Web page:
A recent explosion in the popularity of kayaking has Environment Waikato staff concerned about the growing potential for boating collisions.
Maritime New Zealand’s recreational boating manager Jim Lott confirmed an estimated 80 per cent of New Zealand’s 40,000-50,000 kayaks had come into use since the year 2000.
“For a couple of years in about 2004/2005 there were 12,000 new kayaks going into the water every year, which was huge,” he said.
Environment Waikato harbour master Kim McKenzie said increasingly congested waterways were a concern, as many people didn’t appear to know the navigation safety rules.
“It’s really important that people familiarise themselves with our Navigation Safety Bylaw and read the signs at boat ramps – and that doesn’t just apply to kayakers, it applies to all recreational boaties,” he said.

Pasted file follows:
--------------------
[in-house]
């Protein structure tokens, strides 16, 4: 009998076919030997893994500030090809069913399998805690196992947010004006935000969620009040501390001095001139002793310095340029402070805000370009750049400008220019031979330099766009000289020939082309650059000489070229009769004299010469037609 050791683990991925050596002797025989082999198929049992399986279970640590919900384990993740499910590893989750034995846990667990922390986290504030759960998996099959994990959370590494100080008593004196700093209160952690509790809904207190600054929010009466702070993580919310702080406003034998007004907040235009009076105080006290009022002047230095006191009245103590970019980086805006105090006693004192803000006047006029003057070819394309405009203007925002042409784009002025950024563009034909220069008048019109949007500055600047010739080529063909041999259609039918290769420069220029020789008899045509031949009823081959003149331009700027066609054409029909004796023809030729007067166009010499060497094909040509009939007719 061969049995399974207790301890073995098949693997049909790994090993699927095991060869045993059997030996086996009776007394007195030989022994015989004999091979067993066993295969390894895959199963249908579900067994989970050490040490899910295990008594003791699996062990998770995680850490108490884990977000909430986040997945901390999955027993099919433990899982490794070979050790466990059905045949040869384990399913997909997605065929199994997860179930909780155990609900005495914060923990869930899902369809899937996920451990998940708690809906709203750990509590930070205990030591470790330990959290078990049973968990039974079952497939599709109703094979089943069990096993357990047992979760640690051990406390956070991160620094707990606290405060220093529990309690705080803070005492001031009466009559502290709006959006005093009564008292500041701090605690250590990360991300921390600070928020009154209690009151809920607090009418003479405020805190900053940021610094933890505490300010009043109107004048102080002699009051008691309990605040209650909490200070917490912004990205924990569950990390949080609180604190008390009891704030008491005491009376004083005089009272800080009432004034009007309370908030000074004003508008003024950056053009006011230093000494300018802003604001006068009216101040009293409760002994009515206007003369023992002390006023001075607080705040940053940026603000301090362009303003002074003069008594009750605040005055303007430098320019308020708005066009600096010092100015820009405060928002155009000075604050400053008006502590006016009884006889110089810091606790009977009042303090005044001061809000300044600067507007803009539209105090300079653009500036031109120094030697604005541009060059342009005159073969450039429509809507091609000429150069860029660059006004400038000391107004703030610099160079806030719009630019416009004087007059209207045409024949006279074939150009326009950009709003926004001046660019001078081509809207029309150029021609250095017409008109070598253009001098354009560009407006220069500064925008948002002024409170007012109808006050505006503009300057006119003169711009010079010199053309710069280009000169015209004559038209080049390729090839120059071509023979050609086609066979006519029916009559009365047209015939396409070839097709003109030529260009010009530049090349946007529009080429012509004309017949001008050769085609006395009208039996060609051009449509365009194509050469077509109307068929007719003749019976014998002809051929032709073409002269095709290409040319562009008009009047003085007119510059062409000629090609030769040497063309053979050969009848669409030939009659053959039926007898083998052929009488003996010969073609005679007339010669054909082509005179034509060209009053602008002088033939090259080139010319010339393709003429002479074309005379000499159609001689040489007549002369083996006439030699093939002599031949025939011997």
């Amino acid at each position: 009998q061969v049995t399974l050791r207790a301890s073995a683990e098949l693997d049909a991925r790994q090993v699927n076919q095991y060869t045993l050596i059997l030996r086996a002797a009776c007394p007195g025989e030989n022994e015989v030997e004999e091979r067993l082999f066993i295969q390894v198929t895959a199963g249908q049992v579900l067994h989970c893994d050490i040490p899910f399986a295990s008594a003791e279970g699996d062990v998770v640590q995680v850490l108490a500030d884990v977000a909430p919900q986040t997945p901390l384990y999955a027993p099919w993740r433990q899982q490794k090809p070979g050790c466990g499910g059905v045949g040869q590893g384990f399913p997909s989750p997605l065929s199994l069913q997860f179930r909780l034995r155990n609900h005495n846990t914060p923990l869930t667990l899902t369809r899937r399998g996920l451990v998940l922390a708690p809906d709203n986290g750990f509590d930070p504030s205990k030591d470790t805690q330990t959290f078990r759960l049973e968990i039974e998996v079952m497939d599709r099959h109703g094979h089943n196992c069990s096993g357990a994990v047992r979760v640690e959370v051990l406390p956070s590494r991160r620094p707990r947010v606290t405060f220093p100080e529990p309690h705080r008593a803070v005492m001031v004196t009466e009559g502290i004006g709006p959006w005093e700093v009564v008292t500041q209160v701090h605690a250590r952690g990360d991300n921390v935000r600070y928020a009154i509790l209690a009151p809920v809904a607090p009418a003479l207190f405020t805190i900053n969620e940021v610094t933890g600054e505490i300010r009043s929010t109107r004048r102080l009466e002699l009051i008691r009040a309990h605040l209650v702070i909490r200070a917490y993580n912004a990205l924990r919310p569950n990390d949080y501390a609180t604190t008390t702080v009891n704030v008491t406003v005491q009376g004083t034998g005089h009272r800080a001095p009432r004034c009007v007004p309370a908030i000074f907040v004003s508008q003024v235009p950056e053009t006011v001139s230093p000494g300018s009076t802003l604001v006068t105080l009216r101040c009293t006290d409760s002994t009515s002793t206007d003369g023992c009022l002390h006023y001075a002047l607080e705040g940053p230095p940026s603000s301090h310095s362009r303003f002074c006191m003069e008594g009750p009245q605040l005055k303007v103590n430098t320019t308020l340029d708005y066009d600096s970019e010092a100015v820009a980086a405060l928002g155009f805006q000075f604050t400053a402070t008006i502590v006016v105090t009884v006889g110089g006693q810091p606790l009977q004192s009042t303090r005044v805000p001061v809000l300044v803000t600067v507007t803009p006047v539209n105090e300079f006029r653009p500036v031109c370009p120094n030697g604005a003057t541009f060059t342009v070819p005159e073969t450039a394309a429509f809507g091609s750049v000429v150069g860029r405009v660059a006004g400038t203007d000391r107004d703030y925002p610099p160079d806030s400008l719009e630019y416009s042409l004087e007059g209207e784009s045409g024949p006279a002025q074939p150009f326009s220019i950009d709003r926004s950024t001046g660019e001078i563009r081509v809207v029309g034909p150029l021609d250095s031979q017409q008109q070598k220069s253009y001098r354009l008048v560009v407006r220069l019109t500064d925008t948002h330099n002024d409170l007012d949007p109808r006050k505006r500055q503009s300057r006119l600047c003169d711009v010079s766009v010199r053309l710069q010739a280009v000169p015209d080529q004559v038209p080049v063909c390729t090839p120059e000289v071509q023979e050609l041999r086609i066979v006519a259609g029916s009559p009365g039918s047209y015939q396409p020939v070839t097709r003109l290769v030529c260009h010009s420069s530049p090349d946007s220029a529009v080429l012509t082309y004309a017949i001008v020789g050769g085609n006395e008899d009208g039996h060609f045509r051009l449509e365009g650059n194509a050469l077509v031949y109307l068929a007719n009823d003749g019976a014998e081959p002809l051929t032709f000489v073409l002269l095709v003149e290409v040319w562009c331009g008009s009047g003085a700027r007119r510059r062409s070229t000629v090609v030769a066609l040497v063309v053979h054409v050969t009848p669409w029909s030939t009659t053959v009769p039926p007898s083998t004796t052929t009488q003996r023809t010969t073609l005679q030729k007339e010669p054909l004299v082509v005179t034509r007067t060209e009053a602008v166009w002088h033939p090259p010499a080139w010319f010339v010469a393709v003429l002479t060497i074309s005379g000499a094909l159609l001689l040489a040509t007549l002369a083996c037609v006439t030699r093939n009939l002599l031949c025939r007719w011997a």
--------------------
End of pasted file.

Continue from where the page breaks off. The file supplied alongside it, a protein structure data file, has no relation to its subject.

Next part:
“We’re seeing near misses all the time, every day, and with two long weekends coming up the waterways are going to be even more congested. Please remember to keep right wherever possible and wear an appropriately sized life jacket.”
Mr Lott said reports of kayaking accidents were increasing considerably as the sport grew, particularly around harbours.
“People are most likely to get run down in areas like the Coromandel, where they’re going further offshore and boats can’t see them because of wave action,” Mr Lott said.
“There haven’t been as many accidents on rivers but the potential certainly exists, especially on the Waikato River, which has lots of blind bends.”
He encouraged kayakers to attach chopper flags (similar to those found on bicycles) to their boats and to select brightly coloured clothing, lifejackets, boats and paddles.
Environment Waikato’s Navigation Safety Bylaw is available from the council’s offices and on the website.